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‘Positive’ meeting on mosque road plans

Cham Muslims assembled outside Boeung Kak’s Al-Serkal Mosque last week to protest against City Hall’s decision to build a road that will run just 50 metres from where the mosque sits. Photo supplied.
Cham Muslims assembled outside Boeung Kak’s Al-Serkal Mosque last week to protest against City Hall’s decision to build a road that will run just 50 metres from where the mosque sits. Photo supplied.

‘Positive’ meeting on mosque road plans

After vocal protests by some in the Cham Muslim community, Phnom Penh City Hall has agreed to consider redrafting a map for a controversial road that was slated to run through the Boeung Kak mosque compound.

In what was described as a “positive” meeting between the municipal government and road opponents, the municipality agreed to consider re-mapping the road to run along the border of the mosque’s territory, rather than 50 metres from its steps under the current plan.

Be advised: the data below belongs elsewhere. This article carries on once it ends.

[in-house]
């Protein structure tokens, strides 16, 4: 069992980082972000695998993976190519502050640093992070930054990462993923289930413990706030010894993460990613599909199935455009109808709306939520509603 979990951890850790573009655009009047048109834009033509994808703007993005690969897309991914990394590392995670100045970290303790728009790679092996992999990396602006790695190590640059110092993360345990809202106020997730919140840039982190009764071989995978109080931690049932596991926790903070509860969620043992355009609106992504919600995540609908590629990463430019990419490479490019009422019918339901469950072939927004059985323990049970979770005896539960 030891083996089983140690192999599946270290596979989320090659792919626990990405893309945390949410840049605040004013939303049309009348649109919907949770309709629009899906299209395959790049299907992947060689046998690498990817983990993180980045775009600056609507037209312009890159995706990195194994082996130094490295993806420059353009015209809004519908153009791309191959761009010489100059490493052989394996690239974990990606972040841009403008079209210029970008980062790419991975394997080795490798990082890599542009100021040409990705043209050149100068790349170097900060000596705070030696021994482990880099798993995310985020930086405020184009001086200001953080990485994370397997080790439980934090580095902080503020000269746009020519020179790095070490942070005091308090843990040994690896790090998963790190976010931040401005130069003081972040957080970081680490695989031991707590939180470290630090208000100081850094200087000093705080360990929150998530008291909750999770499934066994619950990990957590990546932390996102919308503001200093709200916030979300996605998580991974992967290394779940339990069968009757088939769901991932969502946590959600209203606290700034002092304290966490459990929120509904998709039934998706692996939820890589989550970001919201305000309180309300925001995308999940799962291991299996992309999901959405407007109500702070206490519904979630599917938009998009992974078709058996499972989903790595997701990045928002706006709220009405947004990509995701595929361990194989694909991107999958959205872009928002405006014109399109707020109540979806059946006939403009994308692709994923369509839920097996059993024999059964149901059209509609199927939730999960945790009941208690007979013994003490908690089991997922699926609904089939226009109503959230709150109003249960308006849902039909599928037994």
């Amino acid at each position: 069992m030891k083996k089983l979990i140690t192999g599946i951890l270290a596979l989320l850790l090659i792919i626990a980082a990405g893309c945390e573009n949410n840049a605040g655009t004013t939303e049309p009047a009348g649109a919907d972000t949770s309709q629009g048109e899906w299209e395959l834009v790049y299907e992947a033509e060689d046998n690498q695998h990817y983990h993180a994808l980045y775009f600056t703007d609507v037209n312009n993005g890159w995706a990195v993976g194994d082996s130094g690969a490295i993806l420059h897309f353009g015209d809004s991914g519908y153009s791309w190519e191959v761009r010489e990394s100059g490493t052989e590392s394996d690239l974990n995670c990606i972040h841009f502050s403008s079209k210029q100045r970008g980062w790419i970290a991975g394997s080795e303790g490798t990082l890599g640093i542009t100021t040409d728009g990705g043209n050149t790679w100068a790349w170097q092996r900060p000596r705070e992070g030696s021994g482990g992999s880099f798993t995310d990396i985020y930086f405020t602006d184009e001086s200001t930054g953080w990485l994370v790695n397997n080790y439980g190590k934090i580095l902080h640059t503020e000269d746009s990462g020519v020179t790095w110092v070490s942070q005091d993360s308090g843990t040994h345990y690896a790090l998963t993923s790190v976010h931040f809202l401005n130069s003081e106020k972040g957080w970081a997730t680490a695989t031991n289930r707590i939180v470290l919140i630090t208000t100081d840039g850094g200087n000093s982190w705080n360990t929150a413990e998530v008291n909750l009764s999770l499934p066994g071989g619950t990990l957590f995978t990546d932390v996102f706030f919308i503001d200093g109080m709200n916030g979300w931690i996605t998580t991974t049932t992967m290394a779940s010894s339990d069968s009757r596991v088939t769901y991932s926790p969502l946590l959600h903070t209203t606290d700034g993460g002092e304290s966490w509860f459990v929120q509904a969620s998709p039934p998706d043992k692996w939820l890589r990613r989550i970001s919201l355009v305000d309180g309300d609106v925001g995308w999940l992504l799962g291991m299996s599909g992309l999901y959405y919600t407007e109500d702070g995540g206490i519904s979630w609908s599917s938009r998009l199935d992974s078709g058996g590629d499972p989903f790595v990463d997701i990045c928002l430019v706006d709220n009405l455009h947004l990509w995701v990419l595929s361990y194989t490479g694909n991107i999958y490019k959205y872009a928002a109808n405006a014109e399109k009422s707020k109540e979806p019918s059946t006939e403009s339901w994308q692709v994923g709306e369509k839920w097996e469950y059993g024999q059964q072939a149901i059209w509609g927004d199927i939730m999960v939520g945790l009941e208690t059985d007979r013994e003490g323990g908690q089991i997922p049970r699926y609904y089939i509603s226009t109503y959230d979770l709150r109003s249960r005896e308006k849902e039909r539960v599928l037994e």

Road opponent and Ministry of Social Affairs Secretary of State Ahmad Yahya said he had no objections for a planned underground sewage pipe to be constructed across the compound.

“I am optimistic we can reach a compromise,” Yahya said.

“The governor said he didn’t want to divide the Muslim community.”

City Hall spokesman Met Measpheakdey said former opponents had also agreed to a small land re-allocation on the north side of the mosque compound.

“We agreed to draw the map again. They requested us to build the road along the south-side fence. We agreed to do a study on it first and will call for another meeting,” he said.

The meeting came after factions within the Muslim community appeared at odds over the project; while imams voted in favour of the government’s plan, opponents pulled down a temporary fence and prayed in protest.

Labour Ministry Secretary of State Othsman Hassan yesterday stood by the original road map.

“My side only supports the road plan by City Hall, which will give benefit to all parties,” he said.

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